It has already been a remarkable journey for Geoff having left school on his 15th birthday because he hated it, and to become a fitter and turner. He had 18th birthday on a ship when he emigrated, spending his few years working on farms in near Griffith, NSW.
Ultimately, when his parents and five siblings also emigrated to Adelaide he joined them, as the the model aeroplane shop flourished.
“I had a few friends through the shop who gave me some flying lessons in a Tiger Moth,” Geoff said. “It led to buying a share in an aeroplane, and I have bought and sold a succession of aeroplanes ever since.” He recently purchased his 39th aeroplane, and has retained four.
“I guess I didn’t know how to stop when I bought my first aeroplane,” Geoff said with a smile. “The next thing I had half a dozen aeroplanes so I started the Aldinga Flying School. I just just bought the land and developed an airport there.”
Another five airstrips – at Wellington, Currency Creek, Hindmarsh Island, and two at Noarlunga – plus the Goolwa development and suddenly aeroplanes became more than a hobby.
Quite rightly, Geoff is extremely proud of the fact there are only six towns in South Australia that have a private airport, which is unlike the rest of Australia, and he has been responsible for four of them – Strathalbyn, Murray Bridge, plus Aldinga and Goolwa.
However, it has certainly not always been without turbulence. Geoff took over the airport when it was badly run down – understandably because of the passing of Keith Phillipps – and the fight to implement the state’s first airpark has been an exhausting experience with the Alexandrina Council over 12 years.
“It took me three years working seven days a week 12 hours a day to get the airport in order; it was in a mess,” Geoff said. “I lost money the first couple of years, and I like to think that changed through just knowing the business and encouraging people.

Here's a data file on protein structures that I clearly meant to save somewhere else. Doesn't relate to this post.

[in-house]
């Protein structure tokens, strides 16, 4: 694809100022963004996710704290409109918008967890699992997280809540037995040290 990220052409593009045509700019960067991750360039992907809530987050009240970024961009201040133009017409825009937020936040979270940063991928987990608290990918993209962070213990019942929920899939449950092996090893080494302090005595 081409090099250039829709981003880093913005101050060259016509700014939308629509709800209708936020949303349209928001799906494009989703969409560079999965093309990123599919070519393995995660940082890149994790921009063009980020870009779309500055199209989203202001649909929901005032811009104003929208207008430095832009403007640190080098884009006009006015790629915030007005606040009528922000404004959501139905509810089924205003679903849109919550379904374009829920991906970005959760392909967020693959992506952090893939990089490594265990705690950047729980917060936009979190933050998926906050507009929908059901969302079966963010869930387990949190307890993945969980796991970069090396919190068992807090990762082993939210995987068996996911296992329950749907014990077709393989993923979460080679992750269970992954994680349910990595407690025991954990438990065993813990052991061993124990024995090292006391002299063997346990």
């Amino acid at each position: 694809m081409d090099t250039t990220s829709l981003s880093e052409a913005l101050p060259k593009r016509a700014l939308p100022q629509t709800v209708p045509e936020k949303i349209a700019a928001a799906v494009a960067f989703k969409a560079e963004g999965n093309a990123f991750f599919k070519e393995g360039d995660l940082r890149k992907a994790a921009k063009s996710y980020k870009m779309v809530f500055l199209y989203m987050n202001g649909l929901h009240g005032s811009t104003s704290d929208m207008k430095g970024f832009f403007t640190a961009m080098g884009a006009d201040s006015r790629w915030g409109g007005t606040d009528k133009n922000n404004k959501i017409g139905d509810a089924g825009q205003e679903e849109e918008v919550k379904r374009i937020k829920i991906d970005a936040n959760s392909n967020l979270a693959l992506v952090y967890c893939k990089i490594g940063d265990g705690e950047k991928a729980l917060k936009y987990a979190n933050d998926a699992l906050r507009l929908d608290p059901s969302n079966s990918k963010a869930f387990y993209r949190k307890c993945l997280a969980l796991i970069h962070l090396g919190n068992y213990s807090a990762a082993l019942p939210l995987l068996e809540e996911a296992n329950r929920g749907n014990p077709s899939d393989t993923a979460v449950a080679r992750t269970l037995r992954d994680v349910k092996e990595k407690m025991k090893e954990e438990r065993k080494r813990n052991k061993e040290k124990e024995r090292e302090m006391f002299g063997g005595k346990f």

“Aviation is always the first thing to suffer when there is an economic downturn; always, and I have been involved in it for 50 years. We get the troughs and highs, and as soon as things pick up people go back to their toys.
“Aeroplanes are run by all kinds of people, including some of us who just have to have an aeroplane and have to fly… you would rather buy fuel than food. There are others like builders, doctors and lawyers who own planes and they’re their toys and they get sold with an economic depression.
“For me, aeroplanes and this airport have kept me young, and if I don’t fly I get withdrawal symptoms.”
Flying is also a game where it becomes second nature to those involved; to them it is like driving a car while outsiders consider it as high risk. Of course, there are accidents too, and Geoff has not been immune to the heartbreak.
Geoff had planned to fly his replica Spitfire alongside his good mate Roger Stokes at the Classic Jets Original Airshow at Parafield in March last year, like they had done at so many airshows over the years, but Geoff had to withdraw because his special pass on an Australian Government airstrip had lapsed.
Sadly, Roger, who was the same age and shared the same incredible passion for aeroplanes, that day stalled his Spitfire approaching landing and spun out, dying instantly. “He just made a mistake,” Geoff said.
Maybe Roger shouldn’t have attempted to land on the particular runway in such a light aircraft against a strong crosswind as directed. Regardless, the tragedy of losing his mate has impacted on Geoff, and just like watching that pilot who died in an original Spitfire during that ‘dog fight’ above Yorkshire he will never be able to forget. “You just keep flying,” he says.